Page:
Welcome back. We are still traveling through time, you and I. And though it seems like it has been a year since our last column, we can undo that. We can pretend that I wasn’t almost burned to death in a terrible mishap and that no time has passed at all.
For indeed, it hasn’t.
Our journey through the history of horror fiction began 20,000 years ago, when we visited the world’s first horror novelist, Thurg. We then went to 2100 B.C. and learned about things like The Epic of Gilgamesh and the world’s first zombie novel. In 1500 B.C. we checked out Theseus and the Minotaur, the tale of Perseus. The Odyssey, and The Iliad. Then, traveling onward through time, we checked out The Oresteia, Beowulf, Dante’s Inferno, Lucian Samosata’s True History, and more. In the twelfth century, we read feminist werewolf fiction. And in our last column we visited the Elizabethan era and examined horror fiction on the stage, with the works of William Shakespeare, Thomas Kyd, Christopher Marlow, Ben Jonson, and John Webster. It was Webster’s The White Devil and The Duchess of Malfi that propelled the genre forward in terms of gruesome, macabre and supernatural trappings. We also looked at Charles Perrault’s Bluebeard, and the enduring impact it had on the horror genre, influencing everyone from Joyce Carol Oates to Stephen King to DC Comics and Dungeons and Dragons.
And since it has been a year in real time, if you need a refresher on those forays, visit the archive of our travels thus far.
We have arrived now in the 1700s. The Elizabethan poets and playwrights have laid the groundwork, building on the myths and folklore and oral tradition that came before them, and Thurg’s cave paintings before that.
Novels—a relatively long prose work of narrative fiction—have been around in some form for several centuries, but this century is when they begin to proliferate and dominate.
While stories from the previous centuries often featured supernatural scenarios and situations (as we have detailed exhaustively in previous columns), most of the novels published during the 1700s feature contemporary (for their time) settings with realistic characters and situations.
There are, as always, a few notable exceptions. While best known as the author of Robinson Crusoe (1719), Daniel Defoe has a hand in bridging the gap between horror poetry and theatrical productions and horror fiction, particularly his short stories “The Magician” (published in 1726) and “The Ghost in All the Rooms” (published a year later). Jonathan Swift’s Gulliver’s Travels, itself influenced by Defoe, also features fantastical and supernatural imagery. But despite the horror elements, both Defoe and Swift’s prose is realistic in tone, and qualify more as adventure tales than they do horror.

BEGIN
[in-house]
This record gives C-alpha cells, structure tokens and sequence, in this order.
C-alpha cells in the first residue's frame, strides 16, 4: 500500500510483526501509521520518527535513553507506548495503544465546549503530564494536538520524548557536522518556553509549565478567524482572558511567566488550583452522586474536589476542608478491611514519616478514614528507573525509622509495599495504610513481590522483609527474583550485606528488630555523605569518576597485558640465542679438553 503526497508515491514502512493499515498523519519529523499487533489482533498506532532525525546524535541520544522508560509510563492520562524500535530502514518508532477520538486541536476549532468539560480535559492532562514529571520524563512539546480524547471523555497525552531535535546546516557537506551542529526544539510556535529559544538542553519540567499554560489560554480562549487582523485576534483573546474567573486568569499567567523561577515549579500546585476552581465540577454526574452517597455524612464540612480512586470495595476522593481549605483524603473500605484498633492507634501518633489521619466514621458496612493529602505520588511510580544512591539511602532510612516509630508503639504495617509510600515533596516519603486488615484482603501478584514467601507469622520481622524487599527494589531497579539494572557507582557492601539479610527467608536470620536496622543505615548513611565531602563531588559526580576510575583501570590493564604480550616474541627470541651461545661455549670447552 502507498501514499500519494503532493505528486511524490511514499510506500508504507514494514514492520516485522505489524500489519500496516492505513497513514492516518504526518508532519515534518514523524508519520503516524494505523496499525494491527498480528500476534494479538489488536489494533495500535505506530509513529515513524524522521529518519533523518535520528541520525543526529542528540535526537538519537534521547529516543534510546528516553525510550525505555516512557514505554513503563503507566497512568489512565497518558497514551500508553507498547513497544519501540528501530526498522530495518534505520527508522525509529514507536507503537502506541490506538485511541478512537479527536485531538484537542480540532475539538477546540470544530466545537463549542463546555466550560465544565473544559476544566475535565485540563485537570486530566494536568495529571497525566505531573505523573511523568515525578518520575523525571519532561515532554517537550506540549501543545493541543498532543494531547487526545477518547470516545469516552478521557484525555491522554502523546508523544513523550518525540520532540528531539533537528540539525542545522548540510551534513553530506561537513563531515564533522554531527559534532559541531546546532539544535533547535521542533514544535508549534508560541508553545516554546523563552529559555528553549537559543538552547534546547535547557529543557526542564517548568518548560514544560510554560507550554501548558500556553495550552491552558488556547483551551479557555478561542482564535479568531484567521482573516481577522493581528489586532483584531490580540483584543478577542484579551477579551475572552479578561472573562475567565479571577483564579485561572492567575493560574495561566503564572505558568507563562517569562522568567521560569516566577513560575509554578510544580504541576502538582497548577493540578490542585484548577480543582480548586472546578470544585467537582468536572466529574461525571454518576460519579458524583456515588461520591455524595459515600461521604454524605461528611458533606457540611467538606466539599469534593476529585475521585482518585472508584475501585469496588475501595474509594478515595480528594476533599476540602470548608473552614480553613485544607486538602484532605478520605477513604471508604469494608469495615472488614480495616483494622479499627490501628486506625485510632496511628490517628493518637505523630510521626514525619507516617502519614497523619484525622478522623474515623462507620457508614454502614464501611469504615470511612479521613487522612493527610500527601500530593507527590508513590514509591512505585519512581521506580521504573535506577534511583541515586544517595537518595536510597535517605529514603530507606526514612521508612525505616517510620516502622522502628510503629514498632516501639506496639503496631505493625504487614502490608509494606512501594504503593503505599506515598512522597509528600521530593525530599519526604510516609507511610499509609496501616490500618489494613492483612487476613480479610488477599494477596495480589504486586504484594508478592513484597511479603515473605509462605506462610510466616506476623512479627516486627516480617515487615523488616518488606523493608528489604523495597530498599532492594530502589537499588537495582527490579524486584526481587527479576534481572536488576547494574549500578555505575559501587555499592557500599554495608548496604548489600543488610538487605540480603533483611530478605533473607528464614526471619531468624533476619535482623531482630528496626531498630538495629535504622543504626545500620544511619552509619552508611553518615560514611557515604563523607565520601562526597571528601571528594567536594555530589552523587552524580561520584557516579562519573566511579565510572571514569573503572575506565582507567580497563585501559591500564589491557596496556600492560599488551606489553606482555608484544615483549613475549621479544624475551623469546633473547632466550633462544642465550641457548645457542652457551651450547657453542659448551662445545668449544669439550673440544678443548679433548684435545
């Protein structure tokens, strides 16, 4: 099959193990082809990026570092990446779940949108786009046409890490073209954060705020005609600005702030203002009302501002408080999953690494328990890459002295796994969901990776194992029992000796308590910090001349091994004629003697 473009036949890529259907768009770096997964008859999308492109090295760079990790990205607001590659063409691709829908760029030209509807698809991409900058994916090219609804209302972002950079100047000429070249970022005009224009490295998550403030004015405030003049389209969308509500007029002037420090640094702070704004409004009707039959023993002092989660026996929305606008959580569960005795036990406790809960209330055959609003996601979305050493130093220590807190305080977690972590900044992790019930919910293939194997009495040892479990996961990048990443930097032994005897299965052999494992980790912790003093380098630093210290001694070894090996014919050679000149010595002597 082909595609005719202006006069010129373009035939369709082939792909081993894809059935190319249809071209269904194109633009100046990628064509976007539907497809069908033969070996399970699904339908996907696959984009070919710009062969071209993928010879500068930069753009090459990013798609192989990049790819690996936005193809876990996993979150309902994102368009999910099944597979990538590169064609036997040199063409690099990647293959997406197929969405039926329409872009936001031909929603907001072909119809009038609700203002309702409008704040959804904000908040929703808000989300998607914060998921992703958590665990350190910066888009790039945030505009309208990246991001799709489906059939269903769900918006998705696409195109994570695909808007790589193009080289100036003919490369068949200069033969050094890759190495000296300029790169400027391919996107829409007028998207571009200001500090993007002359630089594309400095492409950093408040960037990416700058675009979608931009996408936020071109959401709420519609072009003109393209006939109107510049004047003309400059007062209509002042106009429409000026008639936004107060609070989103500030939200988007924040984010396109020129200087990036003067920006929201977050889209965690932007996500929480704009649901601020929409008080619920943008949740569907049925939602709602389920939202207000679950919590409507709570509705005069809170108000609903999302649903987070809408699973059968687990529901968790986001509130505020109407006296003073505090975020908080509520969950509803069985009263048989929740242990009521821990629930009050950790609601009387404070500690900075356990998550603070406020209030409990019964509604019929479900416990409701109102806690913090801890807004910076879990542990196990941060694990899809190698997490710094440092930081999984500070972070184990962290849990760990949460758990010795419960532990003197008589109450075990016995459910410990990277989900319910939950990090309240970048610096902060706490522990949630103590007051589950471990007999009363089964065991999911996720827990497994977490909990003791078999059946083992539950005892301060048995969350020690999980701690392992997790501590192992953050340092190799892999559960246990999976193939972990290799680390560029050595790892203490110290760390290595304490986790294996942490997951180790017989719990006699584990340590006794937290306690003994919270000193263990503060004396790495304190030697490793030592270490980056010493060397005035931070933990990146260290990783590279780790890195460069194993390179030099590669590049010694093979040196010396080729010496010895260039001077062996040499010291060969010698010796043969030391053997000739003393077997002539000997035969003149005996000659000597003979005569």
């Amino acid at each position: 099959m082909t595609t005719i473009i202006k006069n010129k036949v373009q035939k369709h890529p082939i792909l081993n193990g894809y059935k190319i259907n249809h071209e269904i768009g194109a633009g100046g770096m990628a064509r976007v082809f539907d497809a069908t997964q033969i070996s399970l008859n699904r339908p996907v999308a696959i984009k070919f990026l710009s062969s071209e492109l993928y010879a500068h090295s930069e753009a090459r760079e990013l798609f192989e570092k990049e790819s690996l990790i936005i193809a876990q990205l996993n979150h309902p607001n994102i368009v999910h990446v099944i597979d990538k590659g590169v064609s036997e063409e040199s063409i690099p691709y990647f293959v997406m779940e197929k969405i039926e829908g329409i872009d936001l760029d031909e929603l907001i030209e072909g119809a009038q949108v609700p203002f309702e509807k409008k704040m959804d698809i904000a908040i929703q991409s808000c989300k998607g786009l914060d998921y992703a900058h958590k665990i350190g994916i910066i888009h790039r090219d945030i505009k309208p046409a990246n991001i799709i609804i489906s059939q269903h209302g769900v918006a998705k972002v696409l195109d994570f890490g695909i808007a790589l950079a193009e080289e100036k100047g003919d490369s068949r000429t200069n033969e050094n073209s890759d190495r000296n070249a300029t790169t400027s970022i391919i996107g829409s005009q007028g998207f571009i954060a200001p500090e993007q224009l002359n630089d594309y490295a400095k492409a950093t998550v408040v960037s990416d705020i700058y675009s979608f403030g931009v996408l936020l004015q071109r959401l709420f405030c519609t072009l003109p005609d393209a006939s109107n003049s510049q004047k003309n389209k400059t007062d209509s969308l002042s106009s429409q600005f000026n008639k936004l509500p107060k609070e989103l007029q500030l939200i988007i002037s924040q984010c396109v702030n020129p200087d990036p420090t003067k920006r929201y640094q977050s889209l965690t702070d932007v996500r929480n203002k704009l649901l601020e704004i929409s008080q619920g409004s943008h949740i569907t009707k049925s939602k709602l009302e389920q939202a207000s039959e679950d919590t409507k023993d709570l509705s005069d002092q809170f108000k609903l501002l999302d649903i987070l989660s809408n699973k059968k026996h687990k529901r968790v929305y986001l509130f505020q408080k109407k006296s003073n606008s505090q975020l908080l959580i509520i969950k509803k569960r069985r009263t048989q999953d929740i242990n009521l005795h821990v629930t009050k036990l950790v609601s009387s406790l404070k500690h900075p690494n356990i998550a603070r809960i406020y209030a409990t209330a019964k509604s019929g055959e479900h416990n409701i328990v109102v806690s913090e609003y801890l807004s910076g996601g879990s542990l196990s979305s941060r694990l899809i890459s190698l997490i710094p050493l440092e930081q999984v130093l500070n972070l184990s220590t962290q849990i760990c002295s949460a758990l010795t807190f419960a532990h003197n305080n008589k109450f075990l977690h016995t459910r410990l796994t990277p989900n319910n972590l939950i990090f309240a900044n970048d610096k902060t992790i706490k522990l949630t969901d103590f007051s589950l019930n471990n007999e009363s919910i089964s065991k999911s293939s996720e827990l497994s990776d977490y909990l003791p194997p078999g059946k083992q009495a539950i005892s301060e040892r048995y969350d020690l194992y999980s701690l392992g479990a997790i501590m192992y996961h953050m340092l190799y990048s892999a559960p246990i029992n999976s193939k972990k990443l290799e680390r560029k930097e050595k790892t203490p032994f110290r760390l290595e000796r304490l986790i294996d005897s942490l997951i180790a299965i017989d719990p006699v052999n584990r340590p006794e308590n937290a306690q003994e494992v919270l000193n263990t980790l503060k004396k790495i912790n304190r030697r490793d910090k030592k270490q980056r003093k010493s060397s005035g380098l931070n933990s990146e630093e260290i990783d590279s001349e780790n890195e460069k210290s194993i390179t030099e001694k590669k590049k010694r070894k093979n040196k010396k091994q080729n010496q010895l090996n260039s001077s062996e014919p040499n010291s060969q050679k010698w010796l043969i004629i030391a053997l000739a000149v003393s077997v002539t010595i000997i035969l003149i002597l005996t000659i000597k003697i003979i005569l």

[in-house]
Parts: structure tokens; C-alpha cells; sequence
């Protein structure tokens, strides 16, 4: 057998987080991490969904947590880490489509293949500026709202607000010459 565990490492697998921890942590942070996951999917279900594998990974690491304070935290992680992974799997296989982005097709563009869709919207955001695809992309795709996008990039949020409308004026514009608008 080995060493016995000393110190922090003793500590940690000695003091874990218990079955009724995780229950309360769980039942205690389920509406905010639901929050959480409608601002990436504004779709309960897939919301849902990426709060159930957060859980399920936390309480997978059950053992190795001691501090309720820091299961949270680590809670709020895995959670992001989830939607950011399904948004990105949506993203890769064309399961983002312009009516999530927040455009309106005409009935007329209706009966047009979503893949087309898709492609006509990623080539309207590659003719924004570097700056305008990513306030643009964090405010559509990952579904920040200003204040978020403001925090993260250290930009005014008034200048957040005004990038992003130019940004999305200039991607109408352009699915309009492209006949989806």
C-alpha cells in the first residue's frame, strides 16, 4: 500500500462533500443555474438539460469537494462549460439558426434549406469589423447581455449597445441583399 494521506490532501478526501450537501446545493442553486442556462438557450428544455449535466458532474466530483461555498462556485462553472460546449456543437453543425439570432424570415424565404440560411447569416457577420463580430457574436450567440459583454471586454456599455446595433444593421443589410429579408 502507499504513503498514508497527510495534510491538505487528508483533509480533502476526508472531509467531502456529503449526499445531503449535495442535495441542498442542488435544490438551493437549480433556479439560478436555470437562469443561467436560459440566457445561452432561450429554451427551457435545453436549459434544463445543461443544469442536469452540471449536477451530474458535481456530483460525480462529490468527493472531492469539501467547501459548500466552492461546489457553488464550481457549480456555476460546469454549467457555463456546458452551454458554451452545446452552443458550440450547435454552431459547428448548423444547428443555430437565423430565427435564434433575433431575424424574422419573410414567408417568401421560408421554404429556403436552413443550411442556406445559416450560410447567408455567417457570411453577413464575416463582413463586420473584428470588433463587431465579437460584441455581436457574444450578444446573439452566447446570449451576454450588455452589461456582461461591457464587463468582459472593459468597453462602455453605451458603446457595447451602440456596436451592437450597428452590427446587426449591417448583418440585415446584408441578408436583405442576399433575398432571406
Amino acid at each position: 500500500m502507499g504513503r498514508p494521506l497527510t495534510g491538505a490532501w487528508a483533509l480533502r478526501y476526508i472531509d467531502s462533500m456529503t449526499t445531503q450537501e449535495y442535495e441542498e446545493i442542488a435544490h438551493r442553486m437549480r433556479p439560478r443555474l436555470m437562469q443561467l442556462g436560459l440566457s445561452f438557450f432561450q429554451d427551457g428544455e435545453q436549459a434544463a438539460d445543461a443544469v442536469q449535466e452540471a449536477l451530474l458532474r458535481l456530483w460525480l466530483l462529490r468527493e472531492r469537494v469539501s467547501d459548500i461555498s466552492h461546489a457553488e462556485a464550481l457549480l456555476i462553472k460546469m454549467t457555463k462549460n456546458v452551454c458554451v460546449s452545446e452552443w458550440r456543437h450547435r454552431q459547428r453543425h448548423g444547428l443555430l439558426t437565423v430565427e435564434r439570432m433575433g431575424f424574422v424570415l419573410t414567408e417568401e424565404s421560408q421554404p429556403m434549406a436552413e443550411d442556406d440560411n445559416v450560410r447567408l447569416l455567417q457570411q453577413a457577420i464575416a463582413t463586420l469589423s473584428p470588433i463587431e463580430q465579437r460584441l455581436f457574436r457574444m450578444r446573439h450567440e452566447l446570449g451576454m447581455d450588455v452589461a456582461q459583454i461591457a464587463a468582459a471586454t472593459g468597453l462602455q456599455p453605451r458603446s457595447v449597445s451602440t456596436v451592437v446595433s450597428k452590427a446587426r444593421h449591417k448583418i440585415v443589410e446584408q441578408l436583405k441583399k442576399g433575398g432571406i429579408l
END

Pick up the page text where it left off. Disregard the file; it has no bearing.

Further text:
It is the same with much of the literature of the period. The supernatural has been forsaken for romance. Indeed, it is the popularity of those romances that leads Horace Walpole to write the world’s first legitimate horror novel—The Castle of Otranto.
Walpole is a fascinating subject, and I could write a series of columns about him alone. Born into privilege in 1717, he was the youngest son of British Prime Minister Robert Walpole. He followed his father into politics, serving in Parliament as a member of the Whig party. He didn’t begin his writing career until middle age.
Written in 1764, The Castle of Otranto tells the story of Manfred, lord of Otranto, and his desperation to escape the fulfillment of an ancient prophecy which he believes foretells his demise. To do this, Manfred intends to leave his wife, Hippolita, and marry a much younger woman named Isabella. If this plot sounds like all the trappings of the romance genre, remember that is by design. The popularity of romances during this era is what Walpole intended to emulate…but with the addition of the supernatural. Thus, in addition to the ancient curse, The Castle of Otranto contains inanimate objects that seemingly move on their own, doors that open and close on their own, bloody murder, secret rooms and traps, crumbling subterranean passageways, a walking portrait, an evil villain, and many other staples of the horror genre that still exist today.
To be clear, The Castle of Otranto is the first supernatural horror novel. But since the marketing category of HORROR wasn’t invented until the Eighties (don’t worry, our time travel will take us there eventually) it was instead categorized as a “Gothic.” Walpole’s endeavor to merge supernatural situations with realistic characters acting in a “natural” manner gave birth to this brand-new literary genre. The novel went on to be a template for much that has come since, including Ann Radcliffe, Mary Shelley, Bram Stoker, and Edgar Allan Poe, who in turn inspired H.P. Lovecraft, Robert E. Howard, Clark Ashton Smith, and William Hope Hodgson, who inspired Robert Bloch, Manly Wade Wellman and Richard Matheson, who inspired Stephen King, Peter Straub. Joyce Carol Oates, and Ramsey Campbell, who inspired Paul Tremblay, Mary SanGiovanni, Victor Lavalle, and yours truly.
All roads lead back to The Castle of Otranto.
And on one of those dark roads is a creepy monk.
More on him next month. It’s good to be back…
If you enjoy this column, you might enjoy my new book End of the Road, coming soon from Cemetery Dance. It’s a memoir, travelogue, and post-Danse Macabre examination of modern horror fiction, the people who write it, and the world they live and die in. Critics call it exhilarating, emotional, heartfelt and hilarious. You might dig it, too.
Brian Keene is the author of over fifty books, as well as hundreds of short stories and dozens of comic books. He also hosts the popular podcast The Horror Show with Brian Keene. The father of two sons, Keene lives in rural Pennsylvania.